Fri, Dec 08, 2006 - Page 1 News List

Powerchip, Elpida agree on memory joint venture

By Lisa Wang  /  STAFF REPORTER

Powerchip Semiconductor Corp (力晶半導體), Taiwan's biggest computer memory chipmaker, yesterday signed an agreement with Japan's Elpida Memory Inc to enter into a 50-50 joint venture, aiming to rapidly expand market share amid robust demand.

The new entity will invest between NT$450 billion and NT$500 billion (US$13.93 billion-US$15.48 billion) in building four 300mm plants for manufacturing dynamic random access memory (DRAM) chips with monthly capacity reaching 24,000 wafers over the next five years.

The planned investment will be the largest foreign investment on a single project that Taiwan has seen in years, according to the Ministry of Economic Affairs' statistics. In the first 10 months of the year, foreign investment totaled US$1.23 billion, the ministry's data showed.

"The alliance between Elpida and Powerchip will help the two to collectively strive for the number-one position in the DRAM industry within the next three years," Elpida executive officer Yukio Sakamoto told a press briefing in Taipei.

In the initial stage, the two companies plan to pool NT$40 billion to invest in the new venture.

The first plant, which is under construction and originally owned by Powerchip only, is scheduled to start mass production next August.

"The cooperation will hasten Powerchip's capacity expansion and secure technology resources," Powerchip chairman Frank Huang (黃崇仁) said.

The agreement would give the Taiwanese company the right to half of the venture's output.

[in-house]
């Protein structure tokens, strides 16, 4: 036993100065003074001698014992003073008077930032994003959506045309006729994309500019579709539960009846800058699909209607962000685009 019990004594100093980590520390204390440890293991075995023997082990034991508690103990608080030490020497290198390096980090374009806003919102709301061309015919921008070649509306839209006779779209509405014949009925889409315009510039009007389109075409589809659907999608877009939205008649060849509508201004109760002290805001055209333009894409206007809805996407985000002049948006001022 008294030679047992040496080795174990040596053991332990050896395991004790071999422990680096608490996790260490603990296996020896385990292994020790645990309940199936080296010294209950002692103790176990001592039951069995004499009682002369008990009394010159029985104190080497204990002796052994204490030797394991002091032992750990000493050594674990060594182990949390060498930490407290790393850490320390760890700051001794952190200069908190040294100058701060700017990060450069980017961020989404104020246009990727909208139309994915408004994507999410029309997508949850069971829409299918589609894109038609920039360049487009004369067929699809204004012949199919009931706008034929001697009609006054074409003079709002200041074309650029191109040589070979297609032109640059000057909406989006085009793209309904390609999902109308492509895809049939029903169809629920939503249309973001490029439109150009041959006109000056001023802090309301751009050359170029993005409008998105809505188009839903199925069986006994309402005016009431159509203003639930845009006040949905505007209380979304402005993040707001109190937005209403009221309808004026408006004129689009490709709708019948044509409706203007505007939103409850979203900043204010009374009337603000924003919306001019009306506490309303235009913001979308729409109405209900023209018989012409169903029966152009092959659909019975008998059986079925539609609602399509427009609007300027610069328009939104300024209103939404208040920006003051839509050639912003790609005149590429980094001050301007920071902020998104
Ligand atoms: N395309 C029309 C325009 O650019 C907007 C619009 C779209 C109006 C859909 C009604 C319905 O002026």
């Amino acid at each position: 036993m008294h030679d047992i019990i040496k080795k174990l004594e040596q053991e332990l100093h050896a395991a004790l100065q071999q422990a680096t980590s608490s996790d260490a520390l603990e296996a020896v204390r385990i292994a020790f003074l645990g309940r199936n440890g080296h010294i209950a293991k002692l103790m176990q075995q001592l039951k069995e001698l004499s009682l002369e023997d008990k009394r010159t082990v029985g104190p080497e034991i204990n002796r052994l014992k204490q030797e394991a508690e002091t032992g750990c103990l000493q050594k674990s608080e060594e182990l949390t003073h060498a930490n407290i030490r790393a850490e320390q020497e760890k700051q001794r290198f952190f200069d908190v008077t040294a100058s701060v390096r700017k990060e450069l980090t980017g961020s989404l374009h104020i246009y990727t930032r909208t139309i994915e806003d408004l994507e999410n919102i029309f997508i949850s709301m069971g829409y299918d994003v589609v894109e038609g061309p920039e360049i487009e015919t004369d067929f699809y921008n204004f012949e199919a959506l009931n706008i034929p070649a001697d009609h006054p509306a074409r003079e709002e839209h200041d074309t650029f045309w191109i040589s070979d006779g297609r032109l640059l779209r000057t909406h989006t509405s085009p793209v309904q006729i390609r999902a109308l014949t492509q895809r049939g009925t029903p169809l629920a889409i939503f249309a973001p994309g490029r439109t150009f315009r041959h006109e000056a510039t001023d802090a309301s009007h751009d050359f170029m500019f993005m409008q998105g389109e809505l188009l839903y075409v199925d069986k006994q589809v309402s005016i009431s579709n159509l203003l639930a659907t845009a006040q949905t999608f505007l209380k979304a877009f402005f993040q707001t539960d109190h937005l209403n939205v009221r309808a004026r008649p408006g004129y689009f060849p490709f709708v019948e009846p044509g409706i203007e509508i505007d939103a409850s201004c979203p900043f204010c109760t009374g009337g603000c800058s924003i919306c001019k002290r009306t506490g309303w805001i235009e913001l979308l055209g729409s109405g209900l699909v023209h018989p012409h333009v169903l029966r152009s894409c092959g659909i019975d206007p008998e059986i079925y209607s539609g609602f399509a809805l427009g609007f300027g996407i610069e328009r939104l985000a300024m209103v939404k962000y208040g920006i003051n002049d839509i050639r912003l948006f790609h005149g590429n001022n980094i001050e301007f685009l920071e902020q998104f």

Elpida and Powerchip will jointly develop advanced DRAM manufacturing technologies using 70-nanometer process technology first and more advanced 50-nanometer process technology in the future with the specific aim of producing low-cost chips.

To raise funds for future equipment and facilities, Huang said the new entity (which has no English name yet) would arrange to list public shares in Taiwan after it starts to make profits, which could be two years from now.

The latest cooperation between the two is an extension of a long-term partnership, as Elpida has been transferring advanced technologies to Powerchip in exchange for capacity.

Stronger growth in the DRAM market recently has prompted Merrill Lynch to raise its growth forecast for DRAM and NAND flash sales to 28 percent for this year and 19 percent for next year, compared with its earlier estimate of 21 percent and 16 percent, respectively.

"I believe the deal will have a relatively positive impact on Powerchip as it will obtain much-needed advanced technologies, which is very important [for the company to make cost-efficient chips]," said Crystal Lee (李懿薇), a chip industry analyst with ABN AMRO, in Taipei.

In addition, Powerchip's strategic alliance with Elpida would reduce the potential threat from China's Semiconductor Manufacturing International Corp (SMIC, 中芯), Lee said.

SMIC, China's biggest chipmaker, competed with Powerchip for Elpida's partnership after Japan's sole DRAM maker said it planned to build new plants overseas. Its only factory, in Hiroshima, already runs at full capacity.

Elpida chose the Taiwanese company because "Powerchip can make DRAM chips at the lowest cost," which is essential for chipmakers to survive in the highly volatile DRAM industry, Sakamoto said.

The Tokyo-based chipmaker does not have further overseas investment plans in the near future, Sakamoto said.

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